Take a moment to think about all the people you’ve chosen to be in your life, from your friends to your business partners to your spouse. Did you choose any of these individuals simply based on the way they look? Of course not. You got to know these people and found you were compatible on a deeper level. So why is it that many of us choose our dogs simply based on their physical characteristics?
I’m guilty of this sort of subconscious bias as well. I’ll catch myself making a determination about a dog without ever having met the dog! Crazy, I know. That dog looks like a Labrador Retriever so she must be friendly and safe to approach. That dog looks like a Jack Russell so he probably barks a lot and has tons of energy. That dog looks like an American Staffordshire Terrier so he might not be dog-friendly. In reality there are plenty of unsociable Labs, easygoing Jack Russells, and dog-friendly “pitbulls” in our world.
Now, don’t get me wrong, a dog’s breed can give us some ideas about how a dog may look and behave, and knowing the breed can be of value. But it’s important to note that breed alone does not paint the complete picture. As much as we would like to think that every dog of a certain breed will behave the same way, it’s simply not the case. Just like human siblings, dogs of the same breed and even the same litter can have very different personalities.
In fact, “when we look at a dog and see breed, we are seeing only roughly 50 of their nearly 20,000 genes.”  It’s those 20,000 genes that we cannot see, which don’t affect physical appearance, that are actually responsible for brain development and function. That’s why you have two dogs that are part of the Labrador Retriever breed, they both have the physical traits of a Lab, but one is very different behaviorally from the other. The same way you look like your sibling, but you are two very different people.
On top of differences based on genetic variation, a dog’s behavior and personality is also influenced by his or her upbringing. Both nature and nurture are at play.
Shelter dogs are also often mixed-breed, and this makes judgement based on physical appearance even more misleading. A dog that’s a mix of two or more breeds may look like one breed while exhibiting some behavior traits of the other. Or perhaps they’ll exhibit a mix of both, but which breed characteristics will this dog take from each parent?
The only way to know what a certain dog is like is to get to know that dog as an individual.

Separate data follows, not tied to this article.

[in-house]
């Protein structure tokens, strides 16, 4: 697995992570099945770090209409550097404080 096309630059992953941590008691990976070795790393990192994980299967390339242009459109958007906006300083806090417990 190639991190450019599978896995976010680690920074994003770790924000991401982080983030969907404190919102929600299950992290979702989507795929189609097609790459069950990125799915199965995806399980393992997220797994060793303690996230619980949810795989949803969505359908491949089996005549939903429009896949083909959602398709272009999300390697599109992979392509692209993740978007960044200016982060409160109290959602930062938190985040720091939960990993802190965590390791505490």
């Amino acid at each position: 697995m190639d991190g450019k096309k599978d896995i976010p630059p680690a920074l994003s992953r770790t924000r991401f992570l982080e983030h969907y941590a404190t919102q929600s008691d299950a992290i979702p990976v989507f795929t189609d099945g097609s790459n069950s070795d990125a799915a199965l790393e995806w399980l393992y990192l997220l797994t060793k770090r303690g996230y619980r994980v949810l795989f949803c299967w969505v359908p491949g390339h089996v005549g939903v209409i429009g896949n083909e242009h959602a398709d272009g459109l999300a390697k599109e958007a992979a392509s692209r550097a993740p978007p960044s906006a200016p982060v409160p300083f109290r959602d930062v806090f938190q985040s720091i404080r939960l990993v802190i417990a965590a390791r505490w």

Next time you visit a shelter to adopt a new pet, I challenge you to prioritize personality over physical characteristics. When you look at the shelter dogs, I challenge you to look beyond their size, the shapes of their heads and the colors of their fur to what really matters – their unique personalities.
Take time to visit with each dog before making your determination. Who knows, maybe you’ll come in looking for a small-breed and wind up finding your perfect match in a large-breed. Our staff is always happy to answer any questions you may have, and perhaps the better question is not “what breed is she?” but rather “what is her personality like?”
These days, you can take the How I Met My Dog pet compatibility quiz to find a dog that’s compatible with you! Instead of matching you to a specific breed, it matches you to individual dogs near you who would be a good fit for you based on a variety of lifestyle-factors and other preferences. Visit howimetmydog.com to find your match! You just might be matched to one of the many friendly dogs awaiting adoption at the SPCA Albrecht Center.
Jessica Gladkowski is the Director of Community Relations at the SPCA Albrecht Center for Animal Welfare. Jessica received her Bachelor of Arts in Japanese from The University of Vermont, and over the next several years she traveled to Japan and South Korea where she taught English and immersed herself in different cultures. Jessica is inspired to combine her passion for helping animals, teaching, and serving a diverse community through a career in animal welfare. Jessica lives in Aiken with her husband David and their rescue dogs Django and Ollie.